Chaz Ebert introduced me to the 2019 Sundance Ebert Fellows Niani Scott, Whitney A. Spencer, and Tiffany Walden via Instagram as they were on their way to Park City, Utah, to cover Sundance Film Festival. I read up on these intelligent and extremely talented women, and I was so inspired by their drive and past experience. During our interview in March, we talked about their Sundance experiences, their favorite films from the festival, and the importance of having diverse voices in film criticism.
This feature was posted back in June 2019. Reposting because of film release of “Saint Frances” on Feb. 28th! Buy tix here if in NYC! See link: https://www.angelikafilmcenter.com/nyc/film/saint-frances I had … Continue reading Kelly O’Sullivan’s debut script ‘Saint Frances’ brings an authentic look into womanhood
At the end, “Clueless” is both reflective and ahead of its time. It implants the image of the modern woman of the nineties, rebelling against the clean-shaven stereotypical second-wave feminists and paving the way for women of the fourth-wave feminist, who unlike their predecessors were able to subvert the gaze completely by liberating from the gender and sexual spectrum. Despite resistance, the atmosphere right now is more welcoming than ever for a female-led comedy that does not fear the sexual power of its funny lead actress.
“Girls Trip” is a film that highlights and celebrates Black womanhood in a variety of forms. This includes a honour roll call of Black excellence with people like Iyanla Vanzant, Mariah Carey, Mike Epps, Terry McMillan, Morris Chestnut, Estelle, Common, Ne-Yo, and Ava DuVernay who specifically talks about “Black Girl Magic”; DuVernay says, “It feels like a reminder, a rallying call, a term of endearment.” “Girls Trip” is all about the journey that is “Black Girl Magic.”
“Knives and Skin” follows the investigation of a young girl’s disappearance in a rural Midwest town. The coming-of-age film has been described as a mix of Lynchian thriller and high school musical.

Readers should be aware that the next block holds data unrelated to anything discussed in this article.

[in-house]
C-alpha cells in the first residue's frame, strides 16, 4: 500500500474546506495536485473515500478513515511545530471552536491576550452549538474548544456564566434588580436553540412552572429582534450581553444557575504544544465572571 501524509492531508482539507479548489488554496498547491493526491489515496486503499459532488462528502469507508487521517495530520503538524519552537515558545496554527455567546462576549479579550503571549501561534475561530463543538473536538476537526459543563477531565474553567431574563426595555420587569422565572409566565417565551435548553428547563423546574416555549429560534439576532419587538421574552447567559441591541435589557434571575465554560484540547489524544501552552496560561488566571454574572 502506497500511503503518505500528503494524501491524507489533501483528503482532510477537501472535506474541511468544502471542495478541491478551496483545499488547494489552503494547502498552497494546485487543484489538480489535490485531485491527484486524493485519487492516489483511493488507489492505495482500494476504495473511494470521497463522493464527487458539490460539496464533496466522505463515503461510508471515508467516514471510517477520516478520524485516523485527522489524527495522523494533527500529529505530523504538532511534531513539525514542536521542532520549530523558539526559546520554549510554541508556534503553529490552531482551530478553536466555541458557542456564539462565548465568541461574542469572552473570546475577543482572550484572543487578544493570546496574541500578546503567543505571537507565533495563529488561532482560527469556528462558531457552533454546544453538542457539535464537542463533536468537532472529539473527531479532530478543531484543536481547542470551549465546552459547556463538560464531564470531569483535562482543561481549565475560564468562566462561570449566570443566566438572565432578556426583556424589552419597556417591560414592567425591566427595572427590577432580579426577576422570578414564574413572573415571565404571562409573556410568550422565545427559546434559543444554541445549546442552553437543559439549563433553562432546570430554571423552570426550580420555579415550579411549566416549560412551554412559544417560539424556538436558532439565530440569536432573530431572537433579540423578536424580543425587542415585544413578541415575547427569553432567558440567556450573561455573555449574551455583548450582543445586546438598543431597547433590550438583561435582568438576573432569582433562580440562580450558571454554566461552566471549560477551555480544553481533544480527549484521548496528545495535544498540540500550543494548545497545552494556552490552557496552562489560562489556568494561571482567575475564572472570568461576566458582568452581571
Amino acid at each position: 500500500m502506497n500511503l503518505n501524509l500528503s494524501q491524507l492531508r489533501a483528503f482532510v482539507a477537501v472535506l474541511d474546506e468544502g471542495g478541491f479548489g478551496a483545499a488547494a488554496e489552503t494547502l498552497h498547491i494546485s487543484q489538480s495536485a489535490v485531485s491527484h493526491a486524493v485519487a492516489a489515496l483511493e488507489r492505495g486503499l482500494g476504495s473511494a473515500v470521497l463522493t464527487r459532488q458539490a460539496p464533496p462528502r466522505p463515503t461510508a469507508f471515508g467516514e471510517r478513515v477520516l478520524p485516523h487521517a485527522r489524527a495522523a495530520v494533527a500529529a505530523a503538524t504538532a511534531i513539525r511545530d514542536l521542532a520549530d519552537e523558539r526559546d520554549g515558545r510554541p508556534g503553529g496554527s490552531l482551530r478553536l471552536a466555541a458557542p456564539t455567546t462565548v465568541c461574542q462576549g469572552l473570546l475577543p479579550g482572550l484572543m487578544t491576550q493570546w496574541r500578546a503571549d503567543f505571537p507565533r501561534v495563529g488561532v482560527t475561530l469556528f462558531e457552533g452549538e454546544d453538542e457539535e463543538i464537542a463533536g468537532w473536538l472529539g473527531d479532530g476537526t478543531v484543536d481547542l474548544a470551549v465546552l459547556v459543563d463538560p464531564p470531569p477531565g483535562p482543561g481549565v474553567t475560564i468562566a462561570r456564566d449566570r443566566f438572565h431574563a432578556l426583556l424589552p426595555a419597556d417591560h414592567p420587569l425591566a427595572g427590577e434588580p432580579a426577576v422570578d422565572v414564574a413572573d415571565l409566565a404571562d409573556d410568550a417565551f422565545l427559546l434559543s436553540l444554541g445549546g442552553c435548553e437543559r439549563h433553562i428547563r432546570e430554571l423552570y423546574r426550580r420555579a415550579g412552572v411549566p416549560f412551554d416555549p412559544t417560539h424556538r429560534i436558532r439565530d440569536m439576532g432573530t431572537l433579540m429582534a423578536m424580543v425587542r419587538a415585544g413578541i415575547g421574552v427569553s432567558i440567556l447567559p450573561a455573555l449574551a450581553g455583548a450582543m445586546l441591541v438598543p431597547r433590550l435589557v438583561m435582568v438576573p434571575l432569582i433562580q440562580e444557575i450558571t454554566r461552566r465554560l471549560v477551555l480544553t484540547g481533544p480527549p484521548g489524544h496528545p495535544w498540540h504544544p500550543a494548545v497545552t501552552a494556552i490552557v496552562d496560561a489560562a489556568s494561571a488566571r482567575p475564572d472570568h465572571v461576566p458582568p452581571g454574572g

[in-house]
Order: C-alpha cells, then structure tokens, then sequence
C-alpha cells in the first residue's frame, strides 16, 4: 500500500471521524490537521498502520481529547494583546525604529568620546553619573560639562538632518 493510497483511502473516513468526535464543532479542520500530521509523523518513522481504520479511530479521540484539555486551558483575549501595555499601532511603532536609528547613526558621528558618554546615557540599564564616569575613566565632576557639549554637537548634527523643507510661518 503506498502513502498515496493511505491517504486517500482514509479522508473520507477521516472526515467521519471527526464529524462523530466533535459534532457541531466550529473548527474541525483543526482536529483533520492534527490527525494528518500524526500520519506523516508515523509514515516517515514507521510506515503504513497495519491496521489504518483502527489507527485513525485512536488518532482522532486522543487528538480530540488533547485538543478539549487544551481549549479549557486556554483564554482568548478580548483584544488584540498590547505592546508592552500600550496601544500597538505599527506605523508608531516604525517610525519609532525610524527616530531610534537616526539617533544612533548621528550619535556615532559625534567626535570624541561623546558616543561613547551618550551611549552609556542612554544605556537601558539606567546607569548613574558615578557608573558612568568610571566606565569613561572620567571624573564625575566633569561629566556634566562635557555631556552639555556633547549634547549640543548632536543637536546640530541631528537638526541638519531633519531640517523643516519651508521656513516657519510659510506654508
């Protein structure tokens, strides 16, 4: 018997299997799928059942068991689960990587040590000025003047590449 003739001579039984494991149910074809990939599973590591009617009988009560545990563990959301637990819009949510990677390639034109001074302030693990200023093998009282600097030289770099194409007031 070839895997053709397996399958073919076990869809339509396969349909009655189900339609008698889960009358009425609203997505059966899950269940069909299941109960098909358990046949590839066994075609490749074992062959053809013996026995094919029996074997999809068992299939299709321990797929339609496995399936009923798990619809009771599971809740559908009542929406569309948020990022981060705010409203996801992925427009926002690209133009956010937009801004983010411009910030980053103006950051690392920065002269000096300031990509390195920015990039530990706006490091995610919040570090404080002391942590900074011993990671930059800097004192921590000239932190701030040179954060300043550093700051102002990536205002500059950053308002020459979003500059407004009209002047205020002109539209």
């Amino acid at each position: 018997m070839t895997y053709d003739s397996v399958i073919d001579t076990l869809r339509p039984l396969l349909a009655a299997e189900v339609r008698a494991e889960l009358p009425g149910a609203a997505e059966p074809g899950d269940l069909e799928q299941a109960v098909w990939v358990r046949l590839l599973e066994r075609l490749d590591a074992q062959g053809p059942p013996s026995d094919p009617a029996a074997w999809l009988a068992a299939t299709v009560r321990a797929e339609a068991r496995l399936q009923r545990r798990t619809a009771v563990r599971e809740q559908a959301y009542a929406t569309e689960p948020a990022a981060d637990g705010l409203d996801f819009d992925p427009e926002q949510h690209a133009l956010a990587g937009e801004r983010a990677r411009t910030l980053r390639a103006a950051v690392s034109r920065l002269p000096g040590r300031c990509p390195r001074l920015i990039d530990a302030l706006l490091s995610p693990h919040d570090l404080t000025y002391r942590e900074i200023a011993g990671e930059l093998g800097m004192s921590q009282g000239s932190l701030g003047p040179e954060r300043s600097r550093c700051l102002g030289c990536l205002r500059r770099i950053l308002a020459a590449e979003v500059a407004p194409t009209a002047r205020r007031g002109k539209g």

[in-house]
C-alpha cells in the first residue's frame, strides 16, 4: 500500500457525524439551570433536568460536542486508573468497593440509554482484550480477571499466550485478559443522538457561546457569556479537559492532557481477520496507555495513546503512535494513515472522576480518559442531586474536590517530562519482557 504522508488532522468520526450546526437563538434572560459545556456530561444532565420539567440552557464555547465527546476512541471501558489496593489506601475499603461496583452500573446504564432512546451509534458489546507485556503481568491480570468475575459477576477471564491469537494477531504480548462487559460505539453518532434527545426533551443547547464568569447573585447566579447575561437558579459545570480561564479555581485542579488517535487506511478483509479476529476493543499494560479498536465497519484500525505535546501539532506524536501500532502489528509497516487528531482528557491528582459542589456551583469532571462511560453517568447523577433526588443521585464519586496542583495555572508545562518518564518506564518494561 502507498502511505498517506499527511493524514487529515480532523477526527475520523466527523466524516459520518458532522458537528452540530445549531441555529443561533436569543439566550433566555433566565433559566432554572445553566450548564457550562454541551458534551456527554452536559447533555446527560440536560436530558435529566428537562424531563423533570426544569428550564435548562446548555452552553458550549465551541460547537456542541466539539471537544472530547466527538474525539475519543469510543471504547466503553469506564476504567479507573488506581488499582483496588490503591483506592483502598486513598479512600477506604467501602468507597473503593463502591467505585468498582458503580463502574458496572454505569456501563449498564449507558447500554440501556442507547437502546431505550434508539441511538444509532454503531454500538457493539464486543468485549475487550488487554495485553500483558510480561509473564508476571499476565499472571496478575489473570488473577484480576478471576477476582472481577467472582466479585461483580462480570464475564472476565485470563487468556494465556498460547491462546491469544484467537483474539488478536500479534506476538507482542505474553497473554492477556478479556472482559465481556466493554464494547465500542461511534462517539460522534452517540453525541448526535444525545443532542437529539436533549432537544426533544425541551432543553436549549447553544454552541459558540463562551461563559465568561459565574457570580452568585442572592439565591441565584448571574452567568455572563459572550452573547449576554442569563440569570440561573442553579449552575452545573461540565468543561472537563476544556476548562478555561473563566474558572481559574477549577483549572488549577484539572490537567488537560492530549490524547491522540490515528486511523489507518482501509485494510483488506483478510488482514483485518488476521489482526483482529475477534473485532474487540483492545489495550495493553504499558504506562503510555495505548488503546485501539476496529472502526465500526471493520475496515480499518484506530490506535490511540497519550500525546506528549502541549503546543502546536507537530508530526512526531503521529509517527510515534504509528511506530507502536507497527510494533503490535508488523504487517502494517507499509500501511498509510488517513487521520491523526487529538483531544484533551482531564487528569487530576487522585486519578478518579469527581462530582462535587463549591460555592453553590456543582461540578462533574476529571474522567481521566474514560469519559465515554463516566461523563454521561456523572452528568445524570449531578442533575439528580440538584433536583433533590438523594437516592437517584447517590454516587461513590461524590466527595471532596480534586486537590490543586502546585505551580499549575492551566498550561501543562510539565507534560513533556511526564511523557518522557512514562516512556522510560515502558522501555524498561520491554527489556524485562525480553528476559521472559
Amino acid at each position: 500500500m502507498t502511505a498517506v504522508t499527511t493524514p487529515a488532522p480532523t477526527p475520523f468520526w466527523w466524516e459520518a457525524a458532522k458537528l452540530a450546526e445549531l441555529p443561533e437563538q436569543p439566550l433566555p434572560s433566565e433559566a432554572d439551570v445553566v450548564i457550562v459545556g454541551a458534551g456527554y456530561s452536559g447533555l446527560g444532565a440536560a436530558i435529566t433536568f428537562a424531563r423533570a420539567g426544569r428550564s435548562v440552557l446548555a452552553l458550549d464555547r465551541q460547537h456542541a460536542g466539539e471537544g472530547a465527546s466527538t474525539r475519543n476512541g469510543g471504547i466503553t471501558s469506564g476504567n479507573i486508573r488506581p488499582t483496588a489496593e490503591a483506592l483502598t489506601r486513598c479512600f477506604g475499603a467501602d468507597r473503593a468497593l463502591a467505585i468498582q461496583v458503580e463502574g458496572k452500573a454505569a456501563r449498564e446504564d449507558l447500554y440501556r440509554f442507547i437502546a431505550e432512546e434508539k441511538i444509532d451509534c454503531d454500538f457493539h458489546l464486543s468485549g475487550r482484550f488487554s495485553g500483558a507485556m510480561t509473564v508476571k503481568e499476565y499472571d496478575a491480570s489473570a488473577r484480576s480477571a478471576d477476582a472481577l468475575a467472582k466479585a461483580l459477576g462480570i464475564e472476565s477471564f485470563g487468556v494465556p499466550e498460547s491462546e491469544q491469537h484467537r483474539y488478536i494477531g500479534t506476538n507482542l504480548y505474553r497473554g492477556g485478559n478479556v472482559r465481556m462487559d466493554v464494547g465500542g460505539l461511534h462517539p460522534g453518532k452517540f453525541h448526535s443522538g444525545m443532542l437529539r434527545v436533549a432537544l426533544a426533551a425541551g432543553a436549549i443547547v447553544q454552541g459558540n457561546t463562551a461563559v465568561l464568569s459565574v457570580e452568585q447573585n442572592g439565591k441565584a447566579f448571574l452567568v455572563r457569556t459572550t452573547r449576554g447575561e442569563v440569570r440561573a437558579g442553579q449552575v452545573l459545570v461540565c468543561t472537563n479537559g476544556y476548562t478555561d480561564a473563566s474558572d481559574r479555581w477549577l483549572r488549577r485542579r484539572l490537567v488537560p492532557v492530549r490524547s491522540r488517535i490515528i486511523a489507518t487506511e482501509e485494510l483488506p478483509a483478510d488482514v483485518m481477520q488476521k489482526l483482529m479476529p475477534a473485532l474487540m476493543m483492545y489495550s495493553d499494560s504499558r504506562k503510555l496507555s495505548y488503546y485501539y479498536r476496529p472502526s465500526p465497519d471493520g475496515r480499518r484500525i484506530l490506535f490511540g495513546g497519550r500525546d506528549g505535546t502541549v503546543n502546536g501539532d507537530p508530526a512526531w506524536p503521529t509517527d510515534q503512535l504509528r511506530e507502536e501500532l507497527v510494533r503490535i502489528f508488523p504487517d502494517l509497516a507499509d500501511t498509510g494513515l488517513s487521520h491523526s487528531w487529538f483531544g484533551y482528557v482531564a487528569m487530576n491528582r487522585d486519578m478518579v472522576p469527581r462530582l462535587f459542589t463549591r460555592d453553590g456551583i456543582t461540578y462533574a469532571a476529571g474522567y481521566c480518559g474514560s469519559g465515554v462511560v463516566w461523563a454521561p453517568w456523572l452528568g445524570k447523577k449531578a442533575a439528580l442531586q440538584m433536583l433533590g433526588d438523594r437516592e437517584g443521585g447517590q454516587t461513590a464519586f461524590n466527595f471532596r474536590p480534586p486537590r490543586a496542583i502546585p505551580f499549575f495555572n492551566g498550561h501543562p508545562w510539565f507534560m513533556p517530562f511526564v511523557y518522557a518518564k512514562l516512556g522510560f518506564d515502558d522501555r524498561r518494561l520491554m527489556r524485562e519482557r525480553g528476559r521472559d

It was no surprise that when Chloe Baldwin met me at Chicago’s Bourgeois Pig for her Cinema Femme interview two months ago, her sandwich of choice was the Hamlet. Her … Continue reading Transcending Gender: Chloe Baldwin on her web series ‘Like What You Like’
Elle Woods spent so much of her life playing by the rules that had been laid out for her, bending under the weight of what society wanted her to be. Until finally, she snapped and became who she wanted herself to be. For generations, women have been bending under societal pressures and conforming to the rules men have laid out for them, until they all finally snap and start walking their own path in life, and that’s when we all truly shine. Because if there’s one thing that we all learned from “Legally Blonde,” it’s that the “Bend and Snap” works every time.
I’m Greek, my family is from Greece, but I grew up in the Midwest, and I also love Americana as well as folk and country music. Who gets to have … Continue reading Fish out of water: Haroula Rose on ‘Once Upon a River,’ directing Maya Hawke, and much more
Family is about the lengths you will go to listen and hear others, not just the blood bonds that you have. Kate and Maddie are each other’s chosen family, and that is poignant.
Chicago-based comedians (and writers for Cinema Femme magazine) Alyse McGuigan and Kana Felix have been passionate about comedy since grade school. “I was very shy growing up. I was always … Continue reading Comedy duo Alyse McGuigan and Kana Felix are bringing dynamic female characters to the stage and screen
I recently spoke with Townsend over the phone about how she created this fascinating documentary and how things have changed for women in film since “Thelma & Louise” came out in 1991.
Patti Vasquez is a renaissance woman: She’s the host of “The Patti Vasquez Show” on Chicago’s WGN Radio, a stand-up comedian, and the founder of With Kind Words, a consulting … Continue reading Patti Vasquez brings representation onstage and behind the mic